Baldwin and Houston are game-changers. It is vital that the Chiefs have an organizational culture that helps these first round talents reach their full potential.

    Haley isn’t afraid of taking on responsibility. He knows the heat he’ll take for resuming play-calling duties. He knows the critics will blast away at the first sign of trouble with Baldwin or Houston. But he is confident in who he is, what he is capable of and what the team needs to advance to the next level. He built a staff around him that allows him to take on these challenges.

    No one ever said it was going to be easy and Haley knows greatness can’t be purchased on the cheap. All the emphasis on culture change and upgrading the coaching staff had a purpose. It was to cash in on opportunities with names: Baldwin and Houston, to name just two.

  • May 1, 2011  - Tenand6 says:

    I didn’t mean to leave my name off the above post. Not looking to avoid criticism of my opinion.

  • May 1, 2011  - Johnfromfairfax says:

    I think we had a good draft that as well says matched need with value. We’ll see how it turns out but it looks good at this early juncture from the sidelines. Hopefully they’ll settle their bickering over the billions before they irreparably damage this season and their fan base. I was pleased to see the level of loud boos greeting the commissioner each time he walked to the podium the first day and chants of “we want football.’ That should be heard by everybody and at least signals that fans patience is not necessarily inexhaustible. Not that they are really paying attention to the fans but the display of displeasure at least sends a message. As far as Pioli, c’mon El Cid. You may not like him but there’s a reason he’s been NFL exec of the year and was so highly sought after. He’s well respected as far as knowing what he’s doing even if you don’t like the way he operates. We’re on the right track here and just need to be able to move forward with the rest of the off season to get to the place we all want to see us. Go Chiefs!

  • May 1, 2011  - Mojo says:

    I think as a whole this draft was a VERY GOOD one for the Chiefs. We filled our needs and we got a lot quality players at value.

    Sure this draft was sprinkled with some question marks on character, but as brought up numerous times it may be the case the Chiefs believe the locker room can police itself. We already have seen first hand that Coach Haley will lay the law down on someone trying to be a diva or not giving the proper level of effort. These kids will find it no different.

    On the surface it was a pretty clear, cut and dry that we got bigger, faster, stronger and better with this draft. We just landed some real physical specimens… athletically and strength wise!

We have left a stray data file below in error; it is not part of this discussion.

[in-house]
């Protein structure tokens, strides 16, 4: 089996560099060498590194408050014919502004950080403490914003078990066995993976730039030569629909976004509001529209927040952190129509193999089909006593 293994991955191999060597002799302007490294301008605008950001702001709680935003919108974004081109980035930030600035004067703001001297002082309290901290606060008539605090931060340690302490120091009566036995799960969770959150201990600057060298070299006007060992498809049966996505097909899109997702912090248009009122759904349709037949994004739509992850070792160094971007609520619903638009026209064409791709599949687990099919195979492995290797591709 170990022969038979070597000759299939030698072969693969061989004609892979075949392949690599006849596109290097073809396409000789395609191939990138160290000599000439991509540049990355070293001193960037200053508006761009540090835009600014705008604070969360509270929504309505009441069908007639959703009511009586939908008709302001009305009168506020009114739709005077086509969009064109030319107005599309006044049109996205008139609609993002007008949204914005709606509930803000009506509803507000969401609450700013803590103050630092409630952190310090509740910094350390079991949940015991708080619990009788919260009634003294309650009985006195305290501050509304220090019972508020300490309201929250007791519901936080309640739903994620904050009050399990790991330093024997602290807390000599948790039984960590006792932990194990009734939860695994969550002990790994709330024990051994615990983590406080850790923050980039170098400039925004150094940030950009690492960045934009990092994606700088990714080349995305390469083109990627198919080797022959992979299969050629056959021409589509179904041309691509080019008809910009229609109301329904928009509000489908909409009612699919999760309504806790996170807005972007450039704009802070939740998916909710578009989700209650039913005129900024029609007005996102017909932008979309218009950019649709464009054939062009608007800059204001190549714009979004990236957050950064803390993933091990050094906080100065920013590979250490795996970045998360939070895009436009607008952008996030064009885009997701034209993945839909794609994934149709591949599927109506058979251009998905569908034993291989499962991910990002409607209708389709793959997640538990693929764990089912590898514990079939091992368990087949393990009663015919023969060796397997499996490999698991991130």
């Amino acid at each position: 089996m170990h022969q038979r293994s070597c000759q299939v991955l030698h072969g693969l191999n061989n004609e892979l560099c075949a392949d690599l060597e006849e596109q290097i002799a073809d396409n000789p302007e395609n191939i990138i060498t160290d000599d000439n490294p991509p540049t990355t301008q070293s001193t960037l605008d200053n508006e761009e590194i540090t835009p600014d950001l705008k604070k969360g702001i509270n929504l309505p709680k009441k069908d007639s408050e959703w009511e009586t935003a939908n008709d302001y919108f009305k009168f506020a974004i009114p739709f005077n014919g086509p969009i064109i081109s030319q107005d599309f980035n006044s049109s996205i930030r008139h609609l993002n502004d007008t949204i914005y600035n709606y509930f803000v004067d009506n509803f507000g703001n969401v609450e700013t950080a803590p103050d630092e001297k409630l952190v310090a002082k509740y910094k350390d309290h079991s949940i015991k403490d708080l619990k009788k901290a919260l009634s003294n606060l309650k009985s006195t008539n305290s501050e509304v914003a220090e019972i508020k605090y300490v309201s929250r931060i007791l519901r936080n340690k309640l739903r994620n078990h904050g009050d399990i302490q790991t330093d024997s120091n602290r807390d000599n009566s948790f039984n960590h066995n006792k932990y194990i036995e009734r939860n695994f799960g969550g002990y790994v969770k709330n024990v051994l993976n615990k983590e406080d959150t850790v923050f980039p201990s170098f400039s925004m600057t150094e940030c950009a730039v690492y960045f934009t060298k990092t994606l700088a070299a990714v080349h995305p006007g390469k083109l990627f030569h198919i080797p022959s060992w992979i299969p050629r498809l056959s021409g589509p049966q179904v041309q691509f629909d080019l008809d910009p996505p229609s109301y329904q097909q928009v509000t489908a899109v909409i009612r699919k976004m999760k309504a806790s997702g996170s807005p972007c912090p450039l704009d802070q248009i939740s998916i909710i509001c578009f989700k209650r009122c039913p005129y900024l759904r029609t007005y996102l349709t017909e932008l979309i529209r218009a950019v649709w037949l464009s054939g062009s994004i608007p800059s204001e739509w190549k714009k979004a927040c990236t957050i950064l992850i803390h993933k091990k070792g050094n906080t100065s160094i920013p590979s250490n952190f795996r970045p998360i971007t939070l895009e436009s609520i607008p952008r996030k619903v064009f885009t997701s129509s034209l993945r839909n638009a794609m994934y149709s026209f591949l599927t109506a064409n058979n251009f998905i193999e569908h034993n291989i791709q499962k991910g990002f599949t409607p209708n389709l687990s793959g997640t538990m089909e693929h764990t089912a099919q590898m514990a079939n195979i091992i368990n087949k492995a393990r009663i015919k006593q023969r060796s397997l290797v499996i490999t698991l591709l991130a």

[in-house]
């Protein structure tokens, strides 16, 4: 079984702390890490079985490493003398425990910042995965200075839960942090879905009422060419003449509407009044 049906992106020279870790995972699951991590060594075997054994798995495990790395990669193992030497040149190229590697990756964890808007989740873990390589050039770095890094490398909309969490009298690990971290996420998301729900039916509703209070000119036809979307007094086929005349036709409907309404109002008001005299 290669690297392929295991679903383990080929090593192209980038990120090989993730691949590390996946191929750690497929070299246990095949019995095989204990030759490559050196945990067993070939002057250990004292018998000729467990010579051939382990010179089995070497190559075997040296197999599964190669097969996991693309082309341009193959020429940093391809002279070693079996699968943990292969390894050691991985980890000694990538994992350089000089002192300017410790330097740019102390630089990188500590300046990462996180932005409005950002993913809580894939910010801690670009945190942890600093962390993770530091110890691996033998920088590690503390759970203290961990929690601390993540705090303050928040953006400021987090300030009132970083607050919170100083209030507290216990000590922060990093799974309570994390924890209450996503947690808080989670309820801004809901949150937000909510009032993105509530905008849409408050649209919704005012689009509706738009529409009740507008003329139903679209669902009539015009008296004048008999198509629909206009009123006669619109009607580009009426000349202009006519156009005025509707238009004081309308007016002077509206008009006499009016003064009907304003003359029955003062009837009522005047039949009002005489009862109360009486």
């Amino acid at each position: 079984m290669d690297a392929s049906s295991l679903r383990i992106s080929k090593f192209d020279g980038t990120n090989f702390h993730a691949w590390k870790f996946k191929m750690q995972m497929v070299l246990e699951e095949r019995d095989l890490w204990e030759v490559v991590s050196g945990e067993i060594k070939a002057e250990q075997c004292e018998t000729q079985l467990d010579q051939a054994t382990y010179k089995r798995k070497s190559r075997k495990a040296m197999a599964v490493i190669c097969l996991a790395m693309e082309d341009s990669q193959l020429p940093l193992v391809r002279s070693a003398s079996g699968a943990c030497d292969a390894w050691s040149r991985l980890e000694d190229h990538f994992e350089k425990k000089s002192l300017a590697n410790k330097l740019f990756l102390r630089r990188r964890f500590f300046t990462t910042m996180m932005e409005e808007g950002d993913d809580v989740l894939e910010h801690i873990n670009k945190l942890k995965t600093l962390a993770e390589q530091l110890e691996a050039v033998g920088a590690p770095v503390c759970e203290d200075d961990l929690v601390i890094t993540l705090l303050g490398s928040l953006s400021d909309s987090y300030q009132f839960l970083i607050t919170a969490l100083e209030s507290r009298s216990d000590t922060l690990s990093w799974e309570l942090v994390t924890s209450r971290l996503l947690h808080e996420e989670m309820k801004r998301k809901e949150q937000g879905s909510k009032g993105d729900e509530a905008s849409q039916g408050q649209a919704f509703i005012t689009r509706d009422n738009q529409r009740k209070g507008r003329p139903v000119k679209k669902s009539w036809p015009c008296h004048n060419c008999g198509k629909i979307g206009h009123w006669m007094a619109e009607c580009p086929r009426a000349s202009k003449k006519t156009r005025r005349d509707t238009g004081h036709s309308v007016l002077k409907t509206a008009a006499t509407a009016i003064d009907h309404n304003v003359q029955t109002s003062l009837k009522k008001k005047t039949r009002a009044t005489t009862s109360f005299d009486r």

So again I would say it was a VERY GOOD draft (“A” draft imho) since we did what we set out to do… fill all our dire needs, got good value and improved our ball club with players that have huge upside!

  • May 1, 2011  - John says:

    “C/G Rodney Houston [sic], DL Allen Bailey and CB Jalil Brown fall into the second level of talent coming into the league through this Draft. By all appearances they are young men without a lot of extra baggage weighing them down from the past. But they must contribute and do it quickly, even without spots open for them. They maybe more reliable than Baldwin and Houston, but they are not as talented.”

    Bob I am going to disagree with you about Hudson – from all of the information I have been able to gather he was one of the best (some sources said the best) interior line prospects in the draft, ahead of even Wisnewski and Pouncey. He’s intelligent and reliable (committed, I think, only one penalty in 2010) and has incredible balance for a man his size – in my mind, for a team running a ZBS, he is 1st round talent.

  • May 1, 2011  - Rick says:

    Tenand6, that’s a good post, I enjoyed reading it and I heartily agree.

  • May 1, 2011  - Michael says:

    Who knows how these drafted players will turn out for the Chiefs; we all know some will make it, and some won’t for a lot of different reasons. But, I did like the approach, especially trading down and picking up an extra choice. It’s way too early to compare these rookies to anyone, of course, but that’s exactly what we fans love to do. So, if you want to compare Hudson to someone, think Will Shields. Athletic, mobile, good strength, smart and a supreme technician.

  • May 1, 2011  - ED says:

    Say what you want people I think this draft gets the Chiefs out of the 1st round of the playoffs and break the 19 yr old streak of consecutive yrs without playoff win. I think Baldwin can get us a Arizona wide receiver combo kind of like what Haley had with Fitzgerald and Boldin. I think center from FSU will be a solid starter. The kid from Georgia I think will make an impact. The rest of these guys at some point will contribute to this team. People keep harping on the 2009 draft I think overall that just wasn’t a deep draft as far as talent goes. Either way I think this draft will be as good if not better as last year’s class.

  • May 2, 2011  - Craig says:

    Good or bad i cant say. AS a fan I am happy with it. Maybe the character issues are not as great as others believe. Trading down and getting an extra pick is good value. Ideally, you want guys you dont have to sit down to get their attention.

    I disagree that you have to take risky, talented players, but with questionable character to get over the hump. Talented, high character guys do exist. We took a bunch of them last year. Last year we only graded out a B by most analysis at the end of the draft, but at years end were given an A+, so who knows. Definitely 2009 was a bust, so lets hope this year is more like 2010 than 2009.


Get the Flash Player to see the slideshow.


Other News